In 2001 Matsuzaka had tough luck, going 15-15 and leading the PL in losses; he also led in wins for the third straight season. His 240.3 innings topped the league, as did his 12 complete games, 2 shutouts, 27 homers allowed, 214 strikeouts and 117 walks. He won the Sawamura Award as the top hurler in Japan. He became just the 9th pitcher in NPB history to make three Best Nines.
2002 was the only season Matsuzaka has failed to lead the league in anything, as he missed much of the year with an elbow injury. He was 6-2 with a 3.68 ERA and 78 Ks in 73.3 innings when healthy.
Matsuzaka bounced back in '03. He was 16-7, finishing second in the PL in wins and his 2.83 ERA tied Kazumi Saitoh for the top mark in the league (it was the first such tie in NPB history). He led the league with 215 strikeouts (in 194 frames). He starred in the 2003 Asian Championship, striking out 12 and allowing no runs as Japan won Gold; he was named the tourney's Best Pitcher, but Shinya Miyamoto beat him out for MVP honors.
In 2004, Matsuzaka played for the Japanese national team at the 2004 Olympic. He shut out Cuba for 8 innings in a win in those Olympic games then lost a 1-0 game to Australia when his offensive support vanished; Chris Oxspring got the win. The lone run off of Matsuzaka came when former California League batting champion Brendan Kingman singled home Brett Roneberg. In NPB that year, he was 10-6 with a 2.90 ERA. He beat Hisashi Iwakuma for the league lead in ERA. Matsuzaka was only okay in the Japan Series but the Lions won their first title in 14 years. He is the all-time leader in strikeouts in the Olympics through 2004, with 46, 8 more than Jose Contreras.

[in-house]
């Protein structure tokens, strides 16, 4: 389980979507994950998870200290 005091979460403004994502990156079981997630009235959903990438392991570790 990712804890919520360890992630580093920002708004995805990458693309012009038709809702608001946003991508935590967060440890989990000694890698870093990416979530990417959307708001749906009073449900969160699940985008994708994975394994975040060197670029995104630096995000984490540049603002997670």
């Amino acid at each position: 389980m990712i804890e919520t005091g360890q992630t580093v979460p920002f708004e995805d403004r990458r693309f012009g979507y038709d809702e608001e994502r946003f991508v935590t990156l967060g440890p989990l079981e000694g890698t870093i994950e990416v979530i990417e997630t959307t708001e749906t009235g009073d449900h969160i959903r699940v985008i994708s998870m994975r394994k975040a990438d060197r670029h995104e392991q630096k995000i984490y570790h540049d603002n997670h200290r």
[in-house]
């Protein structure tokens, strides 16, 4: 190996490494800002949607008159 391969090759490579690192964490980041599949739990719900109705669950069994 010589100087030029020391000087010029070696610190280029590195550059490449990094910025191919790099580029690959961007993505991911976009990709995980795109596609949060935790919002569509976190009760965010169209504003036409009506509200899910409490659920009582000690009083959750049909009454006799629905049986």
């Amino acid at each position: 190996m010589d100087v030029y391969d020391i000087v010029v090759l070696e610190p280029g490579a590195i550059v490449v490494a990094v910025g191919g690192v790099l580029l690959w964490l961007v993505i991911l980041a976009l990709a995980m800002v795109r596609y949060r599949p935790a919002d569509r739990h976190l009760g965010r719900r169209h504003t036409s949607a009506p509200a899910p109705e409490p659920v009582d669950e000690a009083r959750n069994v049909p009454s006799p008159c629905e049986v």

Matsuzaka again dazzled in 2005 though he got little offensive support. He went 14-13 despite a 2.30 ERA, his best yet, and 226 Ks in 215 innings. He completed 15 of 28 starts. He led the PL in strikeouts for the fourth time, was 3rd in ERA, tied for 5th in wins, 1st in innings, 1st in complete games (2 less than the 2nd and 3rd pitchers combined) and tied for the lead with three shutouts. Early in the year, he became the fifth-fastest NPB pitcher to reach 1,000 career strikeouts. That season he also won his sixth Gold Glove, as he had won all but one during his career.
Matsuzaka requested to be posted to Major League Baseball after the '05 season, but the Lions refused to honor his request. Numerous MLB teams have expressed interest in Matsuzaka, should he become available. By that point, his arm might have been irreparably damaged by the workload he has shouldered over the years. Matsuzaka had stated he may sit out the 2006 season due to the Lions' going back on a deal that they would post him to the majors if he had a good year in '05; he did not hold to this threat.